I have taken great pains to explain the meanings of Ash Wednesday, Lent and Mardi Gras, and all have been taken from recognised authorities. If you go on the Internet it is easy for you to see where I found the references.

The reason for so doing is that when the Cayman islands National Festival, Pirates Week, decided in the Wisdom According to Bernie Bush (the director of Pirates Week) to instigate a Grand Cayman Mardi Gras on ASH WEDNESDAY, I politely told him it was a mistake and should not be called Mardi Gras because Mardi Gras EVERYWHERE IN THE WORLD closes at midnight on Fat Tuesday – the day before Ash Wednesday. I also told him it was an affront to the major religions on these Islands.

My politeness fell on his deaf ears and he must have been struck dumb as a year later I am still waiting a verbal response.

What I have received is a response by way of a second year of his so called out of date Mardi Gras held on a religious holiday that is OFFENSIVE to all the Christian denominations here on a country that promotes its Christianity.

The Cayman Islands is so Christian you cannot normally consume alcohol in a public bar after 12 midnight on a Saturday because of Sunday. You cannot sale alcohol in a public place on a Sunday until after 12 noon and the same 12 midnight cut off also applies.

And Mr. Bernie Bush is not only the one to blame, although it was his dreadful idea. Someone in the Government had to have agreed to it. Agree to a public dance booze-up on the waterfront where the tourist ships land their passengers. Passengers having the largest nationality in the Caribbean cruises is HISPANIC/LATINO AMERICANS. The largest group of church worshippers on a cruise ship is HISPANIC/LATINO AMERICANS. The pastor on board cruise ships is ROMAN CATHOLIC. 68% of all Hispanics/LATINO AMERICANS is Roman Catholic.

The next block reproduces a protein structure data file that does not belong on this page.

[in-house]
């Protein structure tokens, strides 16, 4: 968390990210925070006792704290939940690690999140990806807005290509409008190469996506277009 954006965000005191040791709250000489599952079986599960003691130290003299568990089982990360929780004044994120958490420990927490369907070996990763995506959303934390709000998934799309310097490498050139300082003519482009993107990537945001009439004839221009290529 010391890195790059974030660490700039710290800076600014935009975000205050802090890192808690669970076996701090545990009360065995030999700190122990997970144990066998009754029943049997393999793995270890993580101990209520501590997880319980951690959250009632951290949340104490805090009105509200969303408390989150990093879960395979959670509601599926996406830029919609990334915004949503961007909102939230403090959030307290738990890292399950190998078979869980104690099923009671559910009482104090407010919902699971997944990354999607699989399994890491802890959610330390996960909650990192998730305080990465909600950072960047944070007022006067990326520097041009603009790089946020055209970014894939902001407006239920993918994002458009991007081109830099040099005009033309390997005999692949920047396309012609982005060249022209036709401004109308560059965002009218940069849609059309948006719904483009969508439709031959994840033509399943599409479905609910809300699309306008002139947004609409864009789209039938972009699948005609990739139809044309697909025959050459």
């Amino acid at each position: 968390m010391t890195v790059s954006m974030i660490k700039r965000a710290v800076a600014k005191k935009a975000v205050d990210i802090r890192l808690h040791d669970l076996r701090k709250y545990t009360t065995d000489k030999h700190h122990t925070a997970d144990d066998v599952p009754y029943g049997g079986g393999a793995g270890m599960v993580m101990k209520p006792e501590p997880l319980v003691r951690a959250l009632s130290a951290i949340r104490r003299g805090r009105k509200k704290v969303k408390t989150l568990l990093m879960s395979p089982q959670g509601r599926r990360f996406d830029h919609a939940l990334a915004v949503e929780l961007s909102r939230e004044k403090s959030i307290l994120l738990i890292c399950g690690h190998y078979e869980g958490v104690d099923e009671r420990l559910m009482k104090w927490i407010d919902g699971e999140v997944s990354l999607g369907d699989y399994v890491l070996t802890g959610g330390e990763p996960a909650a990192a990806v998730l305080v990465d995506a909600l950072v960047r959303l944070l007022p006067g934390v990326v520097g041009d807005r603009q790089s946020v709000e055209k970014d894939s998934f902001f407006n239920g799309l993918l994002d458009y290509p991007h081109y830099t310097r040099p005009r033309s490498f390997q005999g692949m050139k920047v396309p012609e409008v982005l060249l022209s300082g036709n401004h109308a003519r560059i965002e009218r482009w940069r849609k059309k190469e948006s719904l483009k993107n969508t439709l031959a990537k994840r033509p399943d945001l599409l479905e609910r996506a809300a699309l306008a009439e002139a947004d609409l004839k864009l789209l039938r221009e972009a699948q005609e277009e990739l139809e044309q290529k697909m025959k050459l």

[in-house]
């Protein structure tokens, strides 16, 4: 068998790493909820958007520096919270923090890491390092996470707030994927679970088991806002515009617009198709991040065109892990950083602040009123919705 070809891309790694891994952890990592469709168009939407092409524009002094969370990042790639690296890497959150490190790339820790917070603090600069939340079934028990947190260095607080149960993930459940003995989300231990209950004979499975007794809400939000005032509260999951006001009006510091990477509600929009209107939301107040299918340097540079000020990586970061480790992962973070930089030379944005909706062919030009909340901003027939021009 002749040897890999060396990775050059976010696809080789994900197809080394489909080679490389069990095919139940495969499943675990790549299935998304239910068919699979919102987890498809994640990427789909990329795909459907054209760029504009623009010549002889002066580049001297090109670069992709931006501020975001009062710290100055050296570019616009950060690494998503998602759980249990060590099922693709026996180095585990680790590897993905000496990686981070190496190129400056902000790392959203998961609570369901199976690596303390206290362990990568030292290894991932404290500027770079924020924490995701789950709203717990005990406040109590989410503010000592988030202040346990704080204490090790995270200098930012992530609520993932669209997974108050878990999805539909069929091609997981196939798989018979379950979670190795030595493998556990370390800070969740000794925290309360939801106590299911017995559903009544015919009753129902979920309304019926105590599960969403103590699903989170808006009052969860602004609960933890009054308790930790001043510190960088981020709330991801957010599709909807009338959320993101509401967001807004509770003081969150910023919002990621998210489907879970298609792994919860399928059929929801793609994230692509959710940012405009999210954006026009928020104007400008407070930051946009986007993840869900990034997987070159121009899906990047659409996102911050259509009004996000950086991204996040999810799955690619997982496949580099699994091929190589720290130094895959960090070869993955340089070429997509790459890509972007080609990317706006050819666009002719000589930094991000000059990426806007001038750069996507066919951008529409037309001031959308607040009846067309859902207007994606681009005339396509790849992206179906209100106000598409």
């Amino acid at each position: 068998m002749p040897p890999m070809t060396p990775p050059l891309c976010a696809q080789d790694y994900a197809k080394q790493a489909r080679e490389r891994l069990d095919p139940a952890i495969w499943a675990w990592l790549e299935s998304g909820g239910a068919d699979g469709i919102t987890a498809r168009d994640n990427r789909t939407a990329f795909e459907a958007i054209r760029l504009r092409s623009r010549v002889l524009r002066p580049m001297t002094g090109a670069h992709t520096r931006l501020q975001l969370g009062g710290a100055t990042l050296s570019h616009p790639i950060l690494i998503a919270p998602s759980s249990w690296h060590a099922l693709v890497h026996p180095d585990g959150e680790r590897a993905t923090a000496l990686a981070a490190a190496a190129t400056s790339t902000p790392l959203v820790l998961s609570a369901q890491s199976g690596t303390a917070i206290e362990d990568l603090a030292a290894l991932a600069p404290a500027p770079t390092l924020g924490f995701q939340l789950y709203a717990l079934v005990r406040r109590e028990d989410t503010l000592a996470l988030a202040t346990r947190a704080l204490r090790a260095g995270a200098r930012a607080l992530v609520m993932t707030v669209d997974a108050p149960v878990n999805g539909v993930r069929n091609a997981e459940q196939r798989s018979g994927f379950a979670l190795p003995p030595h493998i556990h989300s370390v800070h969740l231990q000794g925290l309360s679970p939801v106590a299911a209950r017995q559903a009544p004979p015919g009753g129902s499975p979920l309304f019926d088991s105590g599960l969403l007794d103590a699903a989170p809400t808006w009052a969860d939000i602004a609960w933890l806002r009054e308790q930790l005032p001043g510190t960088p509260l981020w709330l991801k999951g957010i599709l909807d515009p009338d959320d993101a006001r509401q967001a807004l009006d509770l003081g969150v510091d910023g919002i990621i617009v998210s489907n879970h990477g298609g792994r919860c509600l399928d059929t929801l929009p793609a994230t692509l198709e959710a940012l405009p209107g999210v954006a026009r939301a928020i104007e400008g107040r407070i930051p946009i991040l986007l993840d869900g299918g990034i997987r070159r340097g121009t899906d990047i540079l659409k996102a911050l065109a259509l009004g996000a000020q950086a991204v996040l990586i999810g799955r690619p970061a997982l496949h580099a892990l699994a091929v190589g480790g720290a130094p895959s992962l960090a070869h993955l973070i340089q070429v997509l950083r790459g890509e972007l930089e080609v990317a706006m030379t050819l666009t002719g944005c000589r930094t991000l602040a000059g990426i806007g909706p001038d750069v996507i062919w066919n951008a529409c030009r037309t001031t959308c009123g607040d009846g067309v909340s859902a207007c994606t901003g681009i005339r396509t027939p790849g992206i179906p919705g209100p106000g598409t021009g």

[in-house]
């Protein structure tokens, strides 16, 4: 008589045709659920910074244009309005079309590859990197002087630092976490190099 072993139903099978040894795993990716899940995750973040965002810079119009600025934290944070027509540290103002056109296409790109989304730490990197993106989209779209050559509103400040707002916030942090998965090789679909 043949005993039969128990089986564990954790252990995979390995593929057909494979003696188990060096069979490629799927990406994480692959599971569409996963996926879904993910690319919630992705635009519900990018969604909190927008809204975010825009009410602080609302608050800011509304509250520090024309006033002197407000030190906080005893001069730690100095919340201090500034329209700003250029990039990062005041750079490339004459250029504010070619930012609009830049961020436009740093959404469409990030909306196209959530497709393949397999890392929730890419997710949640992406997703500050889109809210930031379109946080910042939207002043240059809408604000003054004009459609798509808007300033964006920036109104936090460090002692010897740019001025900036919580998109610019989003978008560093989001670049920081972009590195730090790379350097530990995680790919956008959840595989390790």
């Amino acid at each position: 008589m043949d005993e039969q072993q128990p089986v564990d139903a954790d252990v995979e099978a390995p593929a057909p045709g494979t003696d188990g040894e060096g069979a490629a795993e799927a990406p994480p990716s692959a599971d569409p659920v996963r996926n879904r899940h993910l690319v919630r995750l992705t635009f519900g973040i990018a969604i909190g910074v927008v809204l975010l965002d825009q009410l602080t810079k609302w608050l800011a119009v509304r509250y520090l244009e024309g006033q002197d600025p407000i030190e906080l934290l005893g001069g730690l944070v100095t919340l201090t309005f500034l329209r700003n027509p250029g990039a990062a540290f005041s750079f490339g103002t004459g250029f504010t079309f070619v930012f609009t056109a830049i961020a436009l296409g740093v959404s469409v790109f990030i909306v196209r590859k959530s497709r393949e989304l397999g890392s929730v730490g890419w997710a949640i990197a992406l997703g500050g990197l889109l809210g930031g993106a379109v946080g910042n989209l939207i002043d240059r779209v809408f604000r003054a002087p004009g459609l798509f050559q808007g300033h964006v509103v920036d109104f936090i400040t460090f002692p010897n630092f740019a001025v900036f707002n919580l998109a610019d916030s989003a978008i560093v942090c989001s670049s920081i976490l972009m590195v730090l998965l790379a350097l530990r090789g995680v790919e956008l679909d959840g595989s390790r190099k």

What a dreadful message the Cayman Islands is sending to our visitors.

Jesus Christ got angry when he “entered the temple and began to drive out those who sold and those who bought in the temple, and he overturned the tables of the money-changers and the seats of those who sold pigeons; and he would not allow any one to carry anything through the temple. And he taught, and said to them, “Is it not written, ‘My house shall be called a house of prayer for all the nations’? But you have made it a den of robbers.” Mark 11.

I am no Jesus Christ and my anger is probably not classed as righteous anger. In fact I am furious. It was with great difficulty I was able to take communion at the Anglican Ash Wednesday Service today (13) because of my ill feelings towards a fellow man.

I however, did manage to pray for him and for myself.

I also pray the next Cayman Islands government does not give permission for this affront to Christians and continue to be the only country in the world to “celebrate” Mardi Gras not on Fat/Shrove Tuesday but on the Holy Day of Ash Wednesday.

Can’t we just enjoy the wholesome Agricultural Show that is also a Government function? Why would Government associate itself with this abomination of an activity? Haven’t the Cayman Islands had enough bad publicity? Do we want to be labeled as Heathens? I look upon Mardi Gras on Ash Wednesday as heathen!

And judging by a sermon I heard today I am not the only one who holds similar views.